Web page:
The book is divided into 10 chapters, and each chapter identifies a few best practices. Where you see the term “process excellence” you can replace it with your company’s initiative (Lean, Lean Six Sigma, Continuous Improvement, etc). Explanations of each best practice are provided in a concise summary, usually 1-2 pages in length.
Chapter 1 – Executive Ownership and Leadership Alignment
1. Establish ownership at the executive level.
2. Develop and communicate the need, vision and plan.
3. Train leadership first.
4. Link compensation to involvement and success.
5. Continuously assess what is working and what is not and adjust.
Chapter 2 – Effective Support Infrastructure
6. Designate a well-respected Deployment Champion early.
7. Commission and use a guiding coalition.
8. Partner with a capable and reputable service provider.
9. Integrate key stakeholders into the plan.
10. Create position descriptions that mandate a pull for excellence.
11. Quickly attain a critical mass of practitioners.
Chapter 3 – Integration with Existing Business Improvement Initiatives
12. Maximize the synergy of multiple initiatives.
Chapter 4 – The Right Projects and Studies and People to Lead Them
13. Establish criteria for project selection and prioritization.
14. Use quick-hitting studies to accelerate results.
15. Select top-tier candidates for first waves of training.
Chapter 5 – Integrated Training and Software
16. Use motivational and experienced instructors and coaches.
17. Keep the software simple and easy to use.
18. Use a blended approach to learning.
Chapter 6 – Financial and Implementation Responsibility
19. Use a consistent, simple and straightforward approach.
20. Generate successes early and communicate them.
21. Plan the service provider’s exit strategy.
22. Develop internal subject matter experts.
23. Manage the expectations of every practitioner.
24. Define and use a meaty certification process.
25. Train all ares of the organization.
26. Apply the training immediately.
27. Provide expert coaching on all projects and studies.
28. Scope projects carefully.
29. Establish and follow rules for assessing benefits.
30. Publicize and use savings wisely.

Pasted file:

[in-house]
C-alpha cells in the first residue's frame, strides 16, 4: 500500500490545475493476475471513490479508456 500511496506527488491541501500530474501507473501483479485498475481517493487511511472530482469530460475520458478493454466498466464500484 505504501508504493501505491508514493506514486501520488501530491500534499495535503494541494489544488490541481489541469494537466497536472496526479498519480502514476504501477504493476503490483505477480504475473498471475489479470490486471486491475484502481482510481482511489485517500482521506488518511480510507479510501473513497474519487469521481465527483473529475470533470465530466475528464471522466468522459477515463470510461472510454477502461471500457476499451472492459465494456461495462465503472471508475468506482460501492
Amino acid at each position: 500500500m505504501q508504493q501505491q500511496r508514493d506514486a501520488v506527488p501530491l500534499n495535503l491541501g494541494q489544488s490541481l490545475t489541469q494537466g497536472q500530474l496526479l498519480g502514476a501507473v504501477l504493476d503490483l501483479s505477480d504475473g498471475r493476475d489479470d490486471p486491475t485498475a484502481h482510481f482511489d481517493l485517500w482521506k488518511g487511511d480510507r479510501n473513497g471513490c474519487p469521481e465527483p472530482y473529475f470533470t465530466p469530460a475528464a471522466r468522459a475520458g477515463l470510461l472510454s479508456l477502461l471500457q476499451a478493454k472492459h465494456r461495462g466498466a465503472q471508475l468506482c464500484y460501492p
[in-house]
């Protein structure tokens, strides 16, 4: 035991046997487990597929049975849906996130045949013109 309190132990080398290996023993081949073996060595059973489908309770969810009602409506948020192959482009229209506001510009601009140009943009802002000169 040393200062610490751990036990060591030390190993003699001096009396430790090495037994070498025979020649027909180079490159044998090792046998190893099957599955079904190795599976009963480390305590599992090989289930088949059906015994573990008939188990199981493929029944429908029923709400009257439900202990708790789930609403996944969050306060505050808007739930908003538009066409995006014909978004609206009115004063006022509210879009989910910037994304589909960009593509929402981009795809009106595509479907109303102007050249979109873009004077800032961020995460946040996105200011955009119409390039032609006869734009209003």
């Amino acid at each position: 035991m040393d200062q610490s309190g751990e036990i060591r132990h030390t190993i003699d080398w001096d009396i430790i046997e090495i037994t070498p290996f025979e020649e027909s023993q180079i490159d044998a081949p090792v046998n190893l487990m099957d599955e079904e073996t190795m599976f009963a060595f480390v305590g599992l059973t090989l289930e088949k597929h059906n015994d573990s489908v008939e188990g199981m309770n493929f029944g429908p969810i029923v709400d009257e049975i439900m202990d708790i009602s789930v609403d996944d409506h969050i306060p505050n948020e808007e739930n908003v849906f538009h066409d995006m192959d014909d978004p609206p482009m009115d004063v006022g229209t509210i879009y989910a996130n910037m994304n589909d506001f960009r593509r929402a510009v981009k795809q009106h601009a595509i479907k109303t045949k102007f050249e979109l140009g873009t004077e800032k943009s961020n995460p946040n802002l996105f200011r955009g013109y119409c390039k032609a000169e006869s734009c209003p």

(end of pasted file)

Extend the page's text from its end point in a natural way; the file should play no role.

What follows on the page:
31. Regularly review projects and act based on the assessment.
32. Conduct refresher sessions for leaders and practitioners.
33. Connect and use Champions to upgrade the initiative.
34. Make everyone aware of what is going on.
35. Design and use standardized templates.
36. Anticipate and manage position loss resulting from projects.
37. Include team-oriented “soft” tools.
38. Develop transfer functions to predict, optimize, and assess risk.
39. Make innovation systematic.
40. Solve new problems using trained resources and trumpet successes.
41. Make process excellence part of the human resource succession plan.
42. Integrate process excellence into all mergers and acquisitions.
43. Update the implementation plan based on feedback and results.
Chapter 7 – Reward and Recognition
44. Recognize people who execute successful projects.
Chapter 8 – Enterprise-Wide Knowledge Sharing
45. Establish a project-tracking database and keep it current.
46. Schedule benchmarking sessions.
Chapter 9 – Customer and Supply Chain Involvement
47. Involve suppliers and customers early on.
48. Implement a fact-based process for assessing the Voice of the Customer.
Chapter 10 – Change Management: Leveraging Cultural Strengths and Managing Its Weaknesses
49. View process excellence as a mindset, not just a toolset.
50. Leverage cultural strengths that promote change.
To assess your company on their maturity in process excellence, determine your ranking from 0-2 for each item.
0 = No implementation of that best practice whatsoever.
1 = Some areas exist where it is done
2 = We do that very well
You can use decimals (like 0.5 or 1.5), but they suggest using integers only. Next, sum up the total score for each chapter, and enter the results on the Air Academy website: http://www.airacad.com/bestpractices.aspx
Your total points will give you an idea where you rank against 500+ companies involved in a 2011 study. For example, if you scored a 32 or less, you are in the 10th percentile. If you scored a 48, you are in the 33rd percentile. If you scored a 59, you are the 50th percentile. If you scored an 82, you are in the 90th percentile. There were very few companies scoring above 90 (maximum score is 100 points). Exact percentiles are provided in the book.
After reviewing your scores, we would recommend determining which best practices could provide your company with the biggest gains, and develop an action plan to address the gaps.
Leave us a comment if you filled out the assessment, and how your company scored.
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